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#06- 30: Living, Thinking, Acting politically

Willem Jan Renders /// Malevich in Vitebsk

Theory and Practise of Revolutionary Artistic Education

Introduction

 

Almost a year after the Revolution, in September 1918, Marc Chagall was appointed Commissar of the Arts for the Province of Vitebsk by his old friend Anatoly Lunacharsky, head of The People’s Commissariat of Enlightenment (Narkompros). Chagall immediately started the cultural renewal of his native city, the provincial capital Vitebsk, presently in Northern Belarus. After organizing the elaborate decoration of the city for the occasion of the grand celebration of the first anniversary of the Revolution, Chagalls main goal became to create a professional art school and a museum there: the People’s Art School and the Vitebsk Museum of Contemporary Art. The school came first. The former residence of a local banker was provided for this purpose and Mstislav Dobuzhinsky, a former teacher of Chagall and a well known artist at the time, was appointed director. After some delays the People’s Art School opened on 28 January 1919. The event was postponed because of the commemorations in Vitebsk of the victims of the peaceful demonstration in Petersburg on 9 January 1905 and because of the recent murders of Karl Liebknecht and Rosa von Luxemburg in Germany on 15 January 1919. The official opening of the school was important to Chagall because he wanted it to be recognized by the revolutionary authorities as an official institution for higher learning. And the requirements on a national level for art education were high. At the opening of the State Free Workshops in de former Petrograd Academy in 1918 Lunacharsky had stated: “Despite our impoverishment, despite the impoverishment of Russia, we are on the way to a flowering of the arts, whether we want it or not. (…) A need has arisen to change the aspects of towns as quickly as possible, to express the new experiences in works of art, to get rid of a mass of sentiment obnoxious to people, to create new forms of public buildings and monuments. And this need is enourmous.” On top of these national ambitions came the fact that Chagall and so many of his Jewish fellow citizens were not allowed to study at the official art academies in Russia before the Revolution. This will have heightened the level of the ambitions for the People’s Art School. Chagalls ardent opening speech was paraphrased in the local paper ‘Vitebsk Izvestia’:

Almost a year after the Revolution, in September 1918, Marc Chagall was appointed Commissar of the Arts for the Province of Vitebsk by his old friend Anatoly Lunacharsky, head of The People’s Commissariat of Enlightenment (Narkompros). Chagall immediately started the cultural renewal of his native city, the provincial capital Vitebsk, presently in Northern Belarus. After organizing the elaborate decoration of the city for the occasion of the grand celebration of the first anniversary of the Revolution, Chagalls main goal became to create a professional art school and a museum there: the People’s Art School and the Vitebsk Museum of Contemporary Art. The school came first. The former residence of a local banker was provided for this purpose and Mstislav Dobuzhinsky, a former teacher of Chagall and a well known artist at the time, was appointed director. After some delays the People’s Art School opened on 28 January 1919. The event was postponed because of the commemorations in Vitebsk of the victims of the peaceful demonstration in Petersburg on 9 January 1905 and because of the recent murders of Karl Liebknecht and Rosa von Luxemburg in Germany on 15 January 1919. The official opening of the school was important to Chagall because he wanted it to be recognized by the revolutionary authorities as an official institution for higher learning. And the requirements on a national level for art education were high. At the opening of the State Free Workshops in de former Petrograd Academy in 1918 Lunacharsky had stated: “Despite our impoverishment, despite the impoverishment of Russia, we are on the way to a flowering of the arts, whether we want it or not. (…) A need has arisen to change the aspects of towns as quickly as possible, to express the new experiences in works of art, to get rid of a mass of sentiment obnoxious to people, to create new forms of public buildings and monuments. And this need is enourmous.” On top of these national ambitions came the fact that Chagall and so many of his Jewish fellow citizens were not allowed to study at the official art academies in Russia before the Revolution. This will have heightened the level of the ambitions for the People’s Art School. Chagalls ardent opening speech was paraphrased in the local paper ‘Vitebsk Izvestia’:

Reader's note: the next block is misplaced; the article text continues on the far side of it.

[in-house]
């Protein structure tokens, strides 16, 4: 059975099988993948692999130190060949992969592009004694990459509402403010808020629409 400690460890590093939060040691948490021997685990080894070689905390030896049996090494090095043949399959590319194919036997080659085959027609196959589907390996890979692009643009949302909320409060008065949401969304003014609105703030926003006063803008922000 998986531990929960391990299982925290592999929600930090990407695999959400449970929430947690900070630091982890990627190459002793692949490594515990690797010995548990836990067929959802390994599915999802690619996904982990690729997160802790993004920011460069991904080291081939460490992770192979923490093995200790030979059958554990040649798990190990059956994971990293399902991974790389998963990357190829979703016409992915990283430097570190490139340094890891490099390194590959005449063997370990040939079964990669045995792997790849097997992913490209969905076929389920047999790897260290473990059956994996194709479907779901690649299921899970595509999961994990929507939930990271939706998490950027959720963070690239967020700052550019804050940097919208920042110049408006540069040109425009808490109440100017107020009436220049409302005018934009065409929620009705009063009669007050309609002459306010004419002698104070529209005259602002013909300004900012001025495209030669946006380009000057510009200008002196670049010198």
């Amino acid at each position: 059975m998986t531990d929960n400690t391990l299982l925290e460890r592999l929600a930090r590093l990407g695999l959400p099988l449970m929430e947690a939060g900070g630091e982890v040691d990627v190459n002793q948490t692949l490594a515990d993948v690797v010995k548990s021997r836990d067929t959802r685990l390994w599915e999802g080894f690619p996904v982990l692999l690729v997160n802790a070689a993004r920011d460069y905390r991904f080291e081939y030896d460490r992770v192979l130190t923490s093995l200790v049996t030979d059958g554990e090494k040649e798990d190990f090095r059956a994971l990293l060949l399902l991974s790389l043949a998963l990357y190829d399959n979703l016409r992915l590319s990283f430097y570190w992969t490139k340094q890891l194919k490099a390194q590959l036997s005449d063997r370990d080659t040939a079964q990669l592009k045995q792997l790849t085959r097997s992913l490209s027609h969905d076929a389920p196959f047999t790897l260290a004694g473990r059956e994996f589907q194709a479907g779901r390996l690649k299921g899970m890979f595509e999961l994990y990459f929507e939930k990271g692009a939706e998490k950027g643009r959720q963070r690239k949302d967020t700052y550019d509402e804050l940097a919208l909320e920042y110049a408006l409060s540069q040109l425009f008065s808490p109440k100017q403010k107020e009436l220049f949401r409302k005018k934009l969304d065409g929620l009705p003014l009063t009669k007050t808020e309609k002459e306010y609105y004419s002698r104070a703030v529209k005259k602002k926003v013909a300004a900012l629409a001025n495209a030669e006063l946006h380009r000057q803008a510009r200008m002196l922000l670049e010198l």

“Comrade Chagall (…) spoke of the enourmous importance of artistic development for the proletariat, and on the necessity of giving new art wide scope for development. Comrade Chagall spoke of the fundamental difference between the way the artistic development of the masses was carried out under the old regime and how it is now, under the dictatorship of the proletariat.” Now the workers of Vitebsk would finally have access to the art education that was denied to them for years. The art school thus was one of the revolutionary means to educate the masses and this education could start at young age. At first, there was no age limit for pupils: children as young as ten were enrolled. Everyone had to choose a discipline: drawing, graphic arts, decorative arts, sculpture or painting. In the school each discipline had its own studio that was led by one of the teachers. For the painting department Chagall had Kasimir Malevich in mind, who was teaching in Moscow at the First and Second Free Workshops (SVOBMAS) at the time. In the course of 1919 Malevich was invited to teach in the People’s Art School in Vitebsk. By the end of the year he accepted the invitation and he stayed in Vitebsk from the end of 1919 until the summer of 1922. For a few years the art school of Vitebsk would be the spot where far reaching developments in the visual arts would take place. This article briefly explores the period in which Malevich taught in this art school and focuses on his ideas and practises as an art educator. Chagall did not invite Malevich only because he was advised to do so by one of the other teachers of the Vitebsk Art School, the leader of the Studios of Graphic Arts, Printing and Architecture: El Lissitzky. He also knew the work of Malevich himself. In 1919 Malevich was already quite famous as an artist. Already in 1913 he had painted his famous ‘Black Square’ and in 1915 he had laid down the foundations of his art in the manifesto ‘From Cubism to Suprematism’. A year later he participated in exhibitions of the ‘Jack of Diamonds group’ in Moscow. After the Revolution, Malevich became a member of the Collegium on the Arts of Narkompros. His first one-man show, one of the state exhibitions organized by Narkompros, was being prepared at the end of 1919. It would open on 25 March 1920 in a large salon in Moscow and is known as: ‘Kazimir Malevich: his Path from Impressionism to Suprematism.’ Considering his acquired fame as an artist in the centre of revolutionary power and his determination to add to that fame, it seems a bit strange that Malevich accepted the invitation to teach in the provincial town of Vitebsk. Why did he not stay in Moscow? On 5 October 1920, about ten months after his arrival, Malevich explained the reasons of his stay in Vitebsk in a letter to David Shterenberg, the head of the Narkompros Fine Arts Department: “I’m living in Vitebsk not for the sake of food but for the work that needs to be done in the provinces. This is an area in which Moscow’s bigwigs are not much inclined to give answers to a demanding generation.” When he was invited to come to Vitebsk, Malevich was directing the Free State Artists’ Studios (GSKhM) in Moscow. Although he states that food is not the reason to come to Vitebsk, a warm house and food certainly must have been very welcome; in the winter of 1919 there was a continuous food shortage in Moscow and Malevich and his wife were suffering from the cold. The fact that his wife was pregnant will certainly have made the decision easier. A farewell message to the Council of the Studios in Moscow dated 29 October 1919 gives us an insight in Malevich’s living conditions at the time: “In spite of my desire to continue working here I have been compelled, in the absence of an appartment (I’m living in a cold dacha), firewood, or electricity, to accept the offer made by the Vitebsk studios, which will provide me with the necessary working and living conditions, and to leave Moscow.” But as we have seen, a year later Malevich had already almost forgotten the hunger and cold in his former dacha. And he certainly saw other advantages of his stay in Vitebsk. The city seems to have functioned as a kind of governmental testing area for economic, political and ideological measures to be spread throughout Bolshevik Russia. Vitebsk was for instance one of the first cities where radical revolutionary expropriation took place. Moreover, the distance from Moscow and Petrograd allowed Malevich to elaborate his ideas on artistic education more freely in a kind of try out lectures. And he could with the help of Lissitzky publish them afterwards. In the People’s Art School he had gathered a group of young and devoted pupils around him. Under his leadership and that of El Lissitzky they had even formed a fanatic artistic production group that executed projects all over the city. And, as Malevich had experienced in the course of 1920, the city was certainly close enough to influence thoughts on artistic education in Moscow, the centre of power. All in all it seems that the first year of his stay in Vitebsk, at a safe distance of some seventy kilometers away from the front of the Civil War and with train connections to Moscow and Petrograd, was not so bad after all. Early in 1921 Malevich writes to Shterenberg: “I left Moscow for the city of Vitebsk in order to offer up all my knowledge and experience. The Vitebsk studios are not simply standing still, like in most provincial cities; they have taken a progressive stance, in spite of difficult conditions (…) everyone is cooperating in the overcoming of obstacles and progressing farther and farther along the road toward the new science of painting. I’m working around the clock, which the apprentices – there are about a hundred of them – are here to confirm.” From this citation it is clear that Malevich had found fertile grounds in Vitebsk for his educational activities. Three aspects of his work there will be discussed in this article: his teaching, his publications and the activities he directed.